Academy of Hospitality and Tourism
BROOKLYN NY 11226 Map
Academy of Hospitality and Tourism
Students interested in careers in hotels and restaurants might consider the Academy of Hospitality and Tourism, a small school that opened in September 2006 on the Erasmus campus. Students learn to cook in a fully-equipped professional kitchen. They spend days "shadowing" managers at hotels, accounting firms, radio stations and department stores to learn about the business first-hand. A few students even have paid summer internships at the Marriott Hotel.
The school has a partnership with the National Academy Foundation, a non-profit organization founded by former Citigroup chairman Sanford Weill to help develop a workforce for various industries and to offer career paths for urban youth. Freshmen take a class called "Strategies for Success" that introduces basic business concepts and study skills. Sophomores take a full year of culinary training that includes selling and delivering lunch to faculty twice a week. When we visited, we saw desks in clusters for group work and theme-based projects, some with strong connections and others a bit weak. Some students were actively engaged in discussions while others seemed disconnected. The school has a uniform policy of khaki's with a button down shirt.
All students also take a full academic course load during a nine-period extended day, starting with double periods of math and English in 9th grade as well as the theme courses. Class size is low, about 26. Most classrooms are bright, cheery and filled with student work, colorful posters, and books. Regents test prep is offered in Living Environment, Earth Science, Chemistry, Algebra, Geometry, and Trigonometry during school. Students can choose between two AP history classes and can also gain up to 12 CUNY credits through the College Now program.
Principal Adam Brier's homework philosophy is that it should be a summary of the day's work or take that lesson to a higher level of thought -- not used as prep for the next day's lesson. "Our students are sometimes picking up siblings or parenting siblings after school," he said. "They have more responsibilities at home than most." There is an effort to offer appropriate homework assignments that boost students learning and are not simply based on logging a certain number of minutes.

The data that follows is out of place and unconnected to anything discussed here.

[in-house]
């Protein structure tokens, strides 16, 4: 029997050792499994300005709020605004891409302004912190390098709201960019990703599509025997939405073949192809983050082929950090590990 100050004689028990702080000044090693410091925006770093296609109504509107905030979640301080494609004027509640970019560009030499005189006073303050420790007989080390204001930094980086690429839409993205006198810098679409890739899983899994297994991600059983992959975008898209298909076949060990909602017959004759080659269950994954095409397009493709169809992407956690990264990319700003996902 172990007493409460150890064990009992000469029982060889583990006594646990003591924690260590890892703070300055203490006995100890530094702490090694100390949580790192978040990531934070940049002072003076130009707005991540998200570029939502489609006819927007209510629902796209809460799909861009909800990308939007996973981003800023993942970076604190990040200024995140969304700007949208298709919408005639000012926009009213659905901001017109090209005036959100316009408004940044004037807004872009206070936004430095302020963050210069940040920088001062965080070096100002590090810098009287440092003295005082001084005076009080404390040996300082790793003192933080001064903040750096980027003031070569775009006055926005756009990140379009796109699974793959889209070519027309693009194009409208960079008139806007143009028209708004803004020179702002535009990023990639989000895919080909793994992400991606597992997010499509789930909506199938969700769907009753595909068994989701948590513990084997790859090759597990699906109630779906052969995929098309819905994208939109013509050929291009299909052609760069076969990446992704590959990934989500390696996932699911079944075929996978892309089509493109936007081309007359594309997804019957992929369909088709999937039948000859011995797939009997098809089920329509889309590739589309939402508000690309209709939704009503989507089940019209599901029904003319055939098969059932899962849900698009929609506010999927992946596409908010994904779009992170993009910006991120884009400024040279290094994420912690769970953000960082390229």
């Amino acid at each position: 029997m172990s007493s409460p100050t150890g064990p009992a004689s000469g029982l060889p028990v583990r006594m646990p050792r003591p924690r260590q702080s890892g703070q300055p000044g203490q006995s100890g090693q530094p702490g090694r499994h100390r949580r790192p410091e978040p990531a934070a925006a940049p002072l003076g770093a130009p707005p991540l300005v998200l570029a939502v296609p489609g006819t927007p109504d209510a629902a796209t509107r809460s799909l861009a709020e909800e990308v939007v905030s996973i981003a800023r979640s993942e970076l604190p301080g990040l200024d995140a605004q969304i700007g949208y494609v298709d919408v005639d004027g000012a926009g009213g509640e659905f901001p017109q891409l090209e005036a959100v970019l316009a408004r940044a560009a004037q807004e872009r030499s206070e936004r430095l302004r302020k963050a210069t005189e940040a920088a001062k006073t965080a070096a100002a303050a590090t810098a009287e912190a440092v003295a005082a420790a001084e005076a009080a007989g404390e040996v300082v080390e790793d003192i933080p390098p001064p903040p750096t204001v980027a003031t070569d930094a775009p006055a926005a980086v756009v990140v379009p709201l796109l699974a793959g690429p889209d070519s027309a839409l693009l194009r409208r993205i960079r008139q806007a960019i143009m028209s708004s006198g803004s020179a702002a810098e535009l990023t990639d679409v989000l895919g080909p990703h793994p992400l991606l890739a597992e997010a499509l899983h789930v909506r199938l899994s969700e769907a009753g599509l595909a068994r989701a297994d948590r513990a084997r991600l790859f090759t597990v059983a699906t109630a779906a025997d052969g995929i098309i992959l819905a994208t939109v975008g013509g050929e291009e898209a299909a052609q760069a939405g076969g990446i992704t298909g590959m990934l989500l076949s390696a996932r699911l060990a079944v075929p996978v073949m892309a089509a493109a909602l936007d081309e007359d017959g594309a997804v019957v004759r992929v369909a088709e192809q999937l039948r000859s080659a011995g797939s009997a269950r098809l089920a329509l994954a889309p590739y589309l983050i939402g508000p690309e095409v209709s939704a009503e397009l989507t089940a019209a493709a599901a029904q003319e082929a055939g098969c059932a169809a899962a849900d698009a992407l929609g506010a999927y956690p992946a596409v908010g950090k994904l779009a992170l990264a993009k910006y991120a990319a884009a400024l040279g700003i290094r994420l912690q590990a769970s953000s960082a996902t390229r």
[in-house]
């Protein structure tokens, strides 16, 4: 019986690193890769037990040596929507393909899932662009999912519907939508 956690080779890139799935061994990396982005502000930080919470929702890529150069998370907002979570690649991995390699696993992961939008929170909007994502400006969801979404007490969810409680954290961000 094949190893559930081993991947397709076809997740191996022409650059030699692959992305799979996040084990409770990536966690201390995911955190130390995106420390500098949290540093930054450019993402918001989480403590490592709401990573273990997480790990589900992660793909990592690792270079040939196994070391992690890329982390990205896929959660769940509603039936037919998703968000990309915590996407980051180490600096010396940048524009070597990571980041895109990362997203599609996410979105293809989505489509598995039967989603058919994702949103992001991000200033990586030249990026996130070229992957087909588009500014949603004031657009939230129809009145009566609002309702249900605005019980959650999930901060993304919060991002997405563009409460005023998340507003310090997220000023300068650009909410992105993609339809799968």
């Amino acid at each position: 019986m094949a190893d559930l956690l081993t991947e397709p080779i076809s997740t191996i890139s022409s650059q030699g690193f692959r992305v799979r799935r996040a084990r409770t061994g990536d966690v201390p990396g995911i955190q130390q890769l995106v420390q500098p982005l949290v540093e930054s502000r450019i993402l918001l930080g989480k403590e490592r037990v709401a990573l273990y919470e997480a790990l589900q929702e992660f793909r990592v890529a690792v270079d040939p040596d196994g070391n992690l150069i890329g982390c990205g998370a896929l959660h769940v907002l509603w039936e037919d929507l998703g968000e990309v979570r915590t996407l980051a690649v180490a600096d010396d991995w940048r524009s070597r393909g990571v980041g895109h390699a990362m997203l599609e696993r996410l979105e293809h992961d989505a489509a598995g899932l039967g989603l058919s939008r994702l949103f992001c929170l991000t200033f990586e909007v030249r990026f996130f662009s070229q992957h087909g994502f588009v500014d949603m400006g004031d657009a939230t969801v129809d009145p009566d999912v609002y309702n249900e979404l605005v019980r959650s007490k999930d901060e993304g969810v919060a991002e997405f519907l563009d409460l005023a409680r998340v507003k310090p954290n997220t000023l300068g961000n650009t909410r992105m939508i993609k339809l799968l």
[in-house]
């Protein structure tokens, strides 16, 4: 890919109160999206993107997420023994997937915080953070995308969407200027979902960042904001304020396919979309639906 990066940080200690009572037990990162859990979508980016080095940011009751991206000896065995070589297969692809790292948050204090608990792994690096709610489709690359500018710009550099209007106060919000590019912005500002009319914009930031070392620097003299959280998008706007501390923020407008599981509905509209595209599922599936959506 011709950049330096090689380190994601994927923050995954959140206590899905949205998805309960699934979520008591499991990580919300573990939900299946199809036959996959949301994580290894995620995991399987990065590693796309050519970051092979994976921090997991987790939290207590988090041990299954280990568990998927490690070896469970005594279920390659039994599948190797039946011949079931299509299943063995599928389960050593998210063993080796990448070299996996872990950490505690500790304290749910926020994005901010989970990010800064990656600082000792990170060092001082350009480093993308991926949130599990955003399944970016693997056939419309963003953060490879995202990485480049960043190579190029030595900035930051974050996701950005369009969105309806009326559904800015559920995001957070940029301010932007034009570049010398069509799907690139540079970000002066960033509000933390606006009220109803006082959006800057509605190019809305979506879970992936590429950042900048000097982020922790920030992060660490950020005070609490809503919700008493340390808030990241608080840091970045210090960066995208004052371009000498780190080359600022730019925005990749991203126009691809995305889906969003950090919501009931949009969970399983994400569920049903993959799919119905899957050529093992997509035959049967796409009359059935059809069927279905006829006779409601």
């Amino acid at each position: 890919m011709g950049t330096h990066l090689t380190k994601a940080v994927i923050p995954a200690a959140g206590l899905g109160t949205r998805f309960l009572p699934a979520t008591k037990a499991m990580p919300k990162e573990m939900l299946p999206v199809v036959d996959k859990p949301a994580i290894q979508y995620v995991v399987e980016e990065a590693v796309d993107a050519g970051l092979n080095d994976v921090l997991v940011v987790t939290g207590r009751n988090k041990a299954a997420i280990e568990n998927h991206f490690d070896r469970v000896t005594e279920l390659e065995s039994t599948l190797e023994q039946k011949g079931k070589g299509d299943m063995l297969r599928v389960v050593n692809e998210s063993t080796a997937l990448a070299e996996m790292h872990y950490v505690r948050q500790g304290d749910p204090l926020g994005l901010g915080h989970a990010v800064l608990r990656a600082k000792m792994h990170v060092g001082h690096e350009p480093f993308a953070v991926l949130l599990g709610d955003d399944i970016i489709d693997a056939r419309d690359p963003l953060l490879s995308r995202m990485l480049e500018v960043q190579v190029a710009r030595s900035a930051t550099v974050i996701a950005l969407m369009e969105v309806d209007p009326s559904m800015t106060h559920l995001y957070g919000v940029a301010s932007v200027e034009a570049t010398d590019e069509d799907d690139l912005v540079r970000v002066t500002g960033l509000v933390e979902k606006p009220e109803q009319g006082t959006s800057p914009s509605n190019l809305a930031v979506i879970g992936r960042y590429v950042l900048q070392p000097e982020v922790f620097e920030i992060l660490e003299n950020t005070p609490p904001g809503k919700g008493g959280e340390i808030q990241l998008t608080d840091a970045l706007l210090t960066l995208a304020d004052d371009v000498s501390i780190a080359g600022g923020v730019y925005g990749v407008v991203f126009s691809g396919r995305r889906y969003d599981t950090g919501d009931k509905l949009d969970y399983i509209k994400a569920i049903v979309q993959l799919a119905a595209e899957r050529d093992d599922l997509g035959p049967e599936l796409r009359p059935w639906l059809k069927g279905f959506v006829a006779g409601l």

The Academy has struggled with a few problems. Rather than choosing the school and its theme, most students are placed at the school by the Education Department's Enrollment Office. As a result, it takes longer to spark their enthusiasm, which affects attendance. To address the problem, the school has implemented incentives, such as gift certificates to Old Navy or iTunes and trips for students who improve their attendance. Also, communication between the school and parents was weak initially. To combat both issues, the school has launched a small-group advisory program to give students a special connection with at least one adult in the building. School staff hopes this will help to build relationships between teachers and families. The parent coordinator has also taken a strong role in maintaining contact with parents.
While teachers reported on the 2011 Learning Environment Survey that order and discipline was improving, students told a different story. They were positive about the teachers and other adults in the building, but a significant number said they didn't feel safe in the hallways and bathrooms.
Special education and English language learners: ESL and one self-contained classroom. The rest are ICT classes with one special education and one general education teacher in the classroom together.
After school: Students may join several thriving clubs, including a dance club, gamers club, and the International Food Club. PSAL sports teams include students from the other four other schools in the building.
College: Most students who attend college go to CUNY. Some choose Johnson and Wales.
Admission: Unscreened with preference to students who attend a high school fair or open house. (Jacquie Wayans, April 2012)